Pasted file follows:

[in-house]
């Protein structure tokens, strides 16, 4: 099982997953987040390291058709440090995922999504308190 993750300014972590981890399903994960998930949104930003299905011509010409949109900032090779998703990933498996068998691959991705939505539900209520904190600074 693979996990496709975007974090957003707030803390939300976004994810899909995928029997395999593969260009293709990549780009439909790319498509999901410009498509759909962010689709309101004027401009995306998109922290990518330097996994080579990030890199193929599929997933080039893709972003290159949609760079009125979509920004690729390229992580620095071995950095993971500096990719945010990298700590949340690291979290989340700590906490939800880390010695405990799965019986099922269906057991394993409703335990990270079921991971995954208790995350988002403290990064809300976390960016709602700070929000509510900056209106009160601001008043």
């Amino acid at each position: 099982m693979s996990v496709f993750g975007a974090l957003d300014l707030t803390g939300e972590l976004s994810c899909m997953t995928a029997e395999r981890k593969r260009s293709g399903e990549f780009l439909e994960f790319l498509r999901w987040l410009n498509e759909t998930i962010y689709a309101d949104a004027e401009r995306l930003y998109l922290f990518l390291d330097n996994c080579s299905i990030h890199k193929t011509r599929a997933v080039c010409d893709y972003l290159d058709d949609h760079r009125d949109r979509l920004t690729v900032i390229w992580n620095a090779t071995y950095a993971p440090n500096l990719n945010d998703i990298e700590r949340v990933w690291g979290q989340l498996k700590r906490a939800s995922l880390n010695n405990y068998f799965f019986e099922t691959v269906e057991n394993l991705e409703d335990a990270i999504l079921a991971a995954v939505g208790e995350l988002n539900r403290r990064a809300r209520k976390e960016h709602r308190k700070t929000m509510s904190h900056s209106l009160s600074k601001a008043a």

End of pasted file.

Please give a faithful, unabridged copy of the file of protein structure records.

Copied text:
[in-house]
């Protein structure tokens, strides 16, 4: 099982997953987040390291058709440090995922999504308190 993750300014972590981890399903994960998930949104930003299905011509010409949109900032090779998703990933498996068998691959991705939505539900209520904190600074 693979996990496709975007974090957003707030803390939300976004994810899909995928029997395999593969260009293709990549780009439909790319498509999901410009498509759909962010689709309101004027401009995306998109922290990518330097996994080579990030890199193929599929997933080039893709972003290159949609760079009125979509920004690729390229992580620095071995950095993971500096990719945010990298700590949340690291979290989340700590906490939800880390010695405990799965019986099922269906057991394993409703335990990270079921991971995954208790995350988002403290990064809300976390960016709602700070929000509510900056209106009160601001008043």
């Amino acid at each position: 099982m693979s996990v496709f993750g975007a974090l957003d300014l707030t803390g939300e972590l976004s994810c899909m997953t995928a029997e395999r981890k593969r260009s293709g399903e990549f780009l439909e994960f790319l498509r999901w987040l410009n498509e759909t998930i962010y689709a309101d949104a004027e401009r995306l930003y998109l922290f990518l390291d330097n996994c080579s299905i990030h890199k193929t011509r599929a997933v080039c010409d893709y972003l290159d058709d949609h760079r009125d949109r979509l920004t690729v900032i390229w992580n620095a090779t071995y950095a993971p440090n500096l990719n945010d998703i990298e700590r949340v990933w690291g979290q989340l498996k700590r906490a939800s995922l880390n010695n405990y068998f799965f019986e099922t691959v269906e057991n394993l991705e409703d335990a990270i999504l079921a991971a995954v939505g208790e995350l988002n539900r403290r990064a809300r209520k976390e960016h709602r308190k700070t929000m509510s904190h900056s209106l009160s600074k601001a008043a």